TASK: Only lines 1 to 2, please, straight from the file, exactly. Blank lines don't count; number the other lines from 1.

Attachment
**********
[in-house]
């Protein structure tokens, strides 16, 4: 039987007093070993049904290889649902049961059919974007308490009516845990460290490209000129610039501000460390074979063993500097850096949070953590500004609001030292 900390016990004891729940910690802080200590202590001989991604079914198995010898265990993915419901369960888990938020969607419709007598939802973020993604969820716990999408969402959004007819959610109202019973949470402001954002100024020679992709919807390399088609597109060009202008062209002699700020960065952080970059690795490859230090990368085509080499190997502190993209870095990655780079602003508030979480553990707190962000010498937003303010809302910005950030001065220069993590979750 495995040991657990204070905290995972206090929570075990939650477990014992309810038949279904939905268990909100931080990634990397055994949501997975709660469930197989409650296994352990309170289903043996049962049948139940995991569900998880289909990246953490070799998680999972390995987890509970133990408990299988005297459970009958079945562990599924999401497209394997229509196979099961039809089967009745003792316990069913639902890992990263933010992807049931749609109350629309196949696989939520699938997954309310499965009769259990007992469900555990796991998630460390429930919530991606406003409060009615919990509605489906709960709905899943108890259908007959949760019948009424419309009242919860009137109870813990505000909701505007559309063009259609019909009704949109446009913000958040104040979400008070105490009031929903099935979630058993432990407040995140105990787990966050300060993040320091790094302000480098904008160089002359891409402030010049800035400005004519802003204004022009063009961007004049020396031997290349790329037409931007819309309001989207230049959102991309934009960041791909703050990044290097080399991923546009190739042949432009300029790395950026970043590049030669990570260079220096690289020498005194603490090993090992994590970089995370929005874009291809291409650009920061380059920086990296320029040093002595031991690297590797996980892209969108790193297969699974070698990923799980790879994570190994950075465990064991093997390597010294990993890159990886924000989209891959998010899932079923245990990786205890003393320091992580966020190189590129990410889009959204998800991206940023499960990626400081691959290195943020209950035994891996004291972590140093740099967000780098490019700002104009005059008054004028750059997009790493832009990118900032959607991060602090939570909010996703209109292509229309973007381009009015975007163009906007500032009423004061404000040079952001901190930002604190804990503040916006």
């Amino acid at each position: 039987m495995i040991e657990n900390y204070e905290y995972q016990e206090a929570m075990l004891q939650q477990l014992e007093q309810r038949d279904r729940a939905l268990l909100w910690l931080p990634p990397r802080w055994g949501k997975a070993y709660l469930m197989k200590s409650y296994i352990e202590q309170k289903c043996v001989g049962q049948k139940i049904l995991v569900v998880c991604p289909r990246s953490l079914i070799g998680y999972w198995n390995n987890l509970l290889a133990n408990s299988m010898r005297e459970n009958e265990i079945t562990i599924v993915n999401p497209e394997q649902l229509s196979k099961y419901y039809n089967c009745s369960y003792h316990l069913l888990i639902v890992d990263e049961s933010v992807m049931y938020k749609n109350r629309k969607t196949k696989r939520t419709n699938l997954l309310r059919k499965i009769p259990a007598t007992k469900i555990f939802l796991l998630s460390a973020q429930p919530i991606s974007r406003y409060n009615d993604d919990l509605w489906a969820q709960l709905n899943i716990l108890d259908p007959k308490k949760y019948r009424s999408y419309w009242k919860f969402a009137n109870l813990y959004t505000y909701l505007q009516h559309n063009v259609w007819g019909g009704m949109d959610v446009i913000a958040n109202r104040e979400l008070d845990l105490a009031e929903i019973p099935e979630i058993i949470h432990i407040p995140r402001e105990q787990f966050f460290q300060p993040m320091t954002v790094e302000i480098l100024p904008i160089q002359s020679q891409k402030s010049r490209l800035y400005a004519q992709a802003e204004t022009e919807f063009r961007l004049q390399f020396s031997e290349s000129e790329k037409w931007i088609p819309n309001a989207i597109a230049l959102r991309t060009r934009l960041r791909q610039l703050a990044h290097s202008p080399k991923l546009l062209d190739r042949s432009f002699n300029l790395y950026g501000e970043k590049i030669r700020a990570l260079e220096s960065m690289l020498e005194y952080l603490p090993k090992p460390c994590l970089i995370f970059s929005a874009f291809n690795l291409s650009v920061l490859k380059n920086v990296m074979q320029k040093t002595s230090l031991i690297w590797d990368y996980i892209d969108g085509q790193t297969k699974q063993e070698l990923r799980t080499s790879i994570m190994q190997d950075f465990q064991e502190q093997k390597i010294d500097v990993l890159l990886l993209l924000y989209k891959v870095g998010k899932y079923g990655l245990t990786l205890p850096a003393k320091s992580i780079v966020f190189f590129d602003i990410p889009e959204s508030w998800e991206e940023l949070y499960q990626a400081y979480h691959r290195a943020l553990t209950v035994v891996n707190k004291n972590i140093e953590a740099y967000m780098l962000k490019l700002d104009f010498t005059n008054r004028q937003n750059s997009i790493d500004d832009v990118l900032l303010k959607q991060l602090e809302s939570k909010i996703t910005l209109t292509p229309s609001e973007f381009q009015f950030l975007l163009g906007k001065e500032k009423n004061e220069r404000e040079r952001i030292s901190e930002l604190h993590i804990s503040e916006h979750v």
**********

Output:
[in-house]
């Protein structure tokens, strides 16, 4: 039987007093070993049904290889649902049961059919974007308490009516845990460290490209000129610039501000460390074979063993500097850096949070953590500004609001030292 900390016990004891729940910690802080200590202590001989991604079914198995010898265990993915419901369960888990938020969607419709007598939802973020993604969820716990999408969402959004007819959610109202019973949470402001954002100024020679992709919807390399088609597109060009202008062209002699700020960065952080970059690795490859230090990368085509080499190997502190993209870095990655780079602003508030979480553990707190962000010498937003303010809302910005950030001065220069993590979750 495995040991657990204070905290995972206090929570075990939650477990014992309810038949279904939905268990909100931080990634990397055994949501997975709660469930197989409650296994352990309170289903043996049962049948139940995991569900998880289909990246953490070799998680999972390995987890509970133990408990299988005297459970009958079945562990599924999401497209394997229509196979099961039809089967009745003792316990069913639902890992990263933010992807049931749609109350629309196949696989939520699938997954309310499965009769259990007992469900555990796991998630460390429930919530991606406003409060009615919990509605489906709960709905899943108890259908007959949760019948009424419309009242919860009137109870813990505000909701505007559309063009259609019909009704949109446009913000958040104040979400008070105490009031929903099935979630058993432990407040995140105990787990966050300060993040320091790094302000480098904008160089002359891409402030010049800035400005004519802003204004022009063009961007004049020396031997290349790329037409931007819309309001989207230049959102991309934009960041791909703050990044290097080399991923546009190739042949432009300029790395950026970043590049030669990570260079220096690289020498005194603490090993090992994590970089995370929005874009291809291409650009920061380059920086990296320029040093002595031991690297590797996980892209969108790193297969699974070698990923799980790879994570190994950075465990064991093997390597010294990993890159990886924000989209891959998010899932079923245990990786205890003393320091992580966020190189590129990410889009959204998800991206940023499960990626400081691959290195943020209950035994891996004291972590140093740099967000780098490019700002104009005059008054004028750059997009790493832009990118900032959607991060602090939570909010996703209109292509229309973007381009009015975007163009906007500032009423004061404000040079952001901190930002604190804990503040916006």